Health officials in Angola on Monday warned that more needs to be done to prevent the spread of rabies, which has killed 82 children in Luanda, more than a quarter of them in the last two weeks.
"In 30 years I have never seen as many cases as this. I think we have to do a lot more about the circulation of dogs in the city," said Luis Bernardino, director general of Luanda's Bernardino paediatric hospital.
"It is important that we learn a lesson from this. We need to reorganise the veterinary service to have better surveillance over the disease and the animals," Bernardino told AFP.
According to Bernardino, between the beginning of November and February 21, the hospital received 83 children with the illness. All but one died.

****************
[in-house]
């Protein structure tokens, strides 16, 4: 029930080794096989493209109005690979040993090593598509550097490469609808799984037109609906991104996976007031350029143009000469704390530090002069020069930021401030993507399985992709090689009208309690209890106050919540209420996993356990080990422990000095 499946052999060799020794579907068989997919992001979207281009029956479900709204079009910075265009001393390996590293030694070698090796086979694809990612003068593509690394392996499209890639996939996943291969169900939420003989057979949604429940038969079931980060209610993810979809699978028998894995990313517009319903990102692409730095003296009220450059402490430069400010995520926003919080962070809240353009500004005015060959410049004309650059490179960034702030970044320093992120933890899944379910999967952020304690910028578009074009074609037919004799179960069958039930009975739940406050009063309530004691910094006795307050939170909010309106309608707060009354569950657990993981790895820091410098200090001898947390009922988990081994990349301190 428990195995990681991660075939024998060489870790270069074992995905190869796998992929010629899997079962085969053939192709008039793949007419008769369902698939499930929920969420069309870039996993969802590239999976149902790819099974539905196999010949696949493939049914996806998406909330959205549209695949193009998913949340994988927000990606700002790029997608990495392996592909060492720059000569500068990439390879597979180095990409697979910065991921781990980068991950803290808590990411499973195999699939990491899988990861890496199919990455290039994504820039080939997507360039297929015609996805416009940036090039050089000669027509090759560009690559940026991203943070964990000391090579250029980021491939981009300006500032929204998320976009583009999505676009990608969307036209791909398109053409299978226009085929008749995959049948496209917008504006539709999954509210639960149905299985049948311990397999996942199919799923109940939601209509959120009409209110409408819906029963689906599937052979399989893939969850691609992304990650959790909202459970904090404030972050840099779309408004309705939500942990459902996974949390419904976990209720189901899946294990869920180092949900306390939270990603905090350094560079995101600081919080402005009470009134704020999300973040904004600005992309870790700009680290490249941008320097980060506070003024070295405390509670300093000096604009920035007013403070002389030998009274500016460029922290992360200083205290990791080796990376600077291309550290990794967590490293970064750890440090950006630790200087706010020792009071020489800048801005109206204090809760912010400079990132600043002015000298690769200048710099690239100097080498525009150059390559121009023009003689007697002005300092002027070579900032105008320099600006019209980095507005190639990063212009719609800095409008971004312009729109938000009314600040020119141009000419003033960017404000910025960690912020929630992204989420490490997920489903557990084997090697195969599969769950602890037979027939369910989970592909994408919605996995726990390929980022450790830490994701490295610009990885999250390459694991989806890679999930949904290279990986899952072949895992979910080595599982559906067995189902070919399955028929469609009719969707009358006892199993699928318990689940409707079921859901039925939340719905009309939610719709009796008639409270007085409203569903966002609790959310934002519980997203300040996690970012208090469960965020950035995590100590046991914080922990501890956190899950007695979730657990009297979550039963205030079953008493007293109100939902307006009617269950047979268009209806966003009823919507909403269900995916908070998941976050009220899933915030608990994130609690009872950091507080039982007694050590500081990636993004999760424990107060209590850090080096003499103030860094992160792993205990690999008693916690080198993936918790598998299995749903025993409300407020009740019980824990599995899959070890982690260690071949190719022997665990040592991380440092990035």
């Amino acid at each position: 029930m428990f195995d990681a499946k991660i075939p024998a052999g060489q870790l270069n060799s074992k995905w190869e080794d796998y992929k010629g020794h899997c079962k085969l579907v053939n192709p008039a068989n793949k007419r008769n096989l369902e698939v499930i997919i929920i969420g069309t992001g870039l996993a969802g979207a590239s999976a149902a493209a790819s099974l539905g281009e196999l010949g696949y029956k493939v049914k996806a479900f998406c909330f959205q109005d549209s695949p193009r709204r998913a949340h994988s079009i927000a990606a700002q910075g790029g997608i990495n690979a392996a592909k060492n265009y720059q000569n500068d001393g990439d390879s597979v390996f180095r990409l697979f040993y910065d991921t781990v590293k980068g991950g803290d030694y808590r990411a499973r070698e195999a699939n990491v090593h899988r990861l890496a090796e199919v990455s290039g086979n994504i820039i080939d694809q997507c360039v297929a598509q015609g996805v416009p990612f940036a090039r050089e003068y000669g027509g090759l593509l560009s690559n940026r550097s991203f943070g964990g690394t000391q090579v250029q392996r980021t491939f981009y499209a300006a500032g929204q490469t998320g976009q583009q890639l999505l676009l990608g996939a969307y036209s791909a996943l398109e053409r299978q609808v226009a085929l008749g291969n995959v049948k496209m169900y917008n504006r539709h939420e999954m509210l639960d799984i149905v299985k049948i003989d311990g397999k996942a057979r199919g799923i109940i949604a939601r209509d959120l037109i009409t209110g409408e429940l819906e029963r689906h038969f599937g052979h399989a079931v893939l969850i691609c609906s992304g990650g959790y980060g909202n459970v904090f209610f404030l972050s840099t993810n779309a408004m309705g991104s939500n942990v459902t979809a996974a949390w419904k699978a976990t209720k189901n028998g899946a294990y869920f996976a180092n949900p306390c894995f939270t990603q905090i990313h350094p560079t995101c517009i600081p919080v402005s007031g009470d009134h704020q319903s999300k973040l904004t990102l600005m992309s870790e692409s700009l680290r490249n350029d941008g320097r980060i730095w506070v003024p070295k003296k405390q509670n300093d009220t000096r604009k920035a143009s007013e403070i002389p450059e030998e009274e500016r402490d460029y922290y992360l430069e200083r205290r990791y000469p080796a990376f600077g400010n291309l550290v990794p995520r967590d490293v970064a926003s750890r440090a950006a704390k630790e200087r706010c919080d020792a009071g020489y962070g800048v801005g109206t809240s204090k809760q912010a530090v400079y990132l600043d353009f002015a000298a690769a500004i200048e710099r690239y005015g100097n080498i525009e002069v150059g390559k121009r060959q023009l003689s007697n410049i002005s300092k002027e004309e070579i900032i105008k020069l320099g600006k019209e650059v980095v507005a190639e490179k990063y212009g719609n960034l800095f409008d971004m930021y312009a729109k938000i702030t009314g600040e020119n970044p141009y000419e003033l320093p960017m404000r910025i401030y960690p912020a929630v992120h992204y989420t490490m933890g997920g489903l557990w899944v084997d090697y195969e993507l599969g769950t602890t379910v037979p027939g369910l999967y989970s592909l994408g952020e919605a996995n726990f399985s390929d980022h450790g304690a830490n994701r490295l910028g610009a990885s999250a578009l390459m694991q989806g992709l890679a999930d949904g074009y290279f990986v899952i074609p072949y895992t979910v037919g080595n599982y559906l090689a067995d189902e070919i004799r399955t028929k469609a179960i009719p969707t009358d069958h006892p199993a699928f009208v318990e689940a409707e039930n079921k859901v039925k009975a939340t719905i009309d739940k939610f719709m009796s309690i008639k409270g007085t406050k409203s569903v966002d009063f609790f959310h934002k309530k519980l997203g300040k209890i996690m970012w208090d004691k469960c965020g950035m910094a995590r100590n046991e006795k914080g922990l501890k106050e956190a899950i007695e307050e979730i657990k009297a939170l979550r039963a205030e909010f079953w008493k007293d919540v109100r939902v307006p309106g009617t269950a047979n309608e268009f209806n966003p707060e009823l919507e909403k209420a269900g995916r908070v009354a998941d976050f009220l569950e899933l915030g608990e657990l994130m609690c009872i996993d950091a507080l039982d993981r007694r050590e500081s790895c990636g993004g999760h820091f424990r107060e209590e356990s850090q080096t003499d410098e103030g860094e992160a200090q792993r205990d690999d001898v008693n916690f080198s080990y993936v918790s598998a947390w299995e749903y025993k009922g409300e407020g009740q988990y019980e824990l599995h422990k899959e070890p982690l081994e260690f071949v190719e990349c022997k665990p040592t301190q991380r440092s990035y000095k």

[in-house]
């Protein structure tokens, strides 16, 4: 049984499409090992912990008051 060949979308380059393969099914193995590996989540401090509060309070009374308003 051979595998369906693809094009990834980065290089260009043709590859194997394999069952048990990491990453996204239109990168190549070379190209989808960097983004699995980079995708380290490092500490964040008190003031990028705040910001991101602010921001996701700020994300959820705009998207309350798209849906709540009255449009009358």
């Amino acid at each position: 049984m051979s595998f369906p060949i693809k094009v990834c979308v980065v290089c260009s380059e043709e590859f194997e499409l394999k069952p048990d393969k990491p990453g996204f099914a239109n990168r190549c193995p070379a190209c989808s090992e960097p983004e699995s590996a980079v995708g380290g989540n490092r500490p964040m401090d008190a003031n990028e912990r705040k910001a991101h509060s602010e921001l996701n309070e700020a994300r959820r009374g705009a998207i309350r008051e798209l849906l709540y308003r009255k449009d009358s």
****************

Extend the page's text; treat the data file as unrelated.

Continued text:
He said 13 cases were received last week, and 10 in the week before that.
The victims, all children, are mostly aged between three and 10, and come from the poor and overcrowded slum areas on the outskirts of the capital where packs of stray dogs are rife.
Last month the authorities vaccinated more than 100,000 animals in the capital and patrols have been collecting up stray cats and dogs from the street.
Rabies is transmitted in the saliva through a bite of an infected animal.
The former Portuguese colony emerged from three decades of conflict in 2002 and is now using its oil and diamond wealth to rebuild itself, but despite these riches, social indicators remain poor.
Angola has one of the worst child mortality rates in the world with more than one in four youngsters dying before their fifth birthday, according to the United Nations Children's Fund.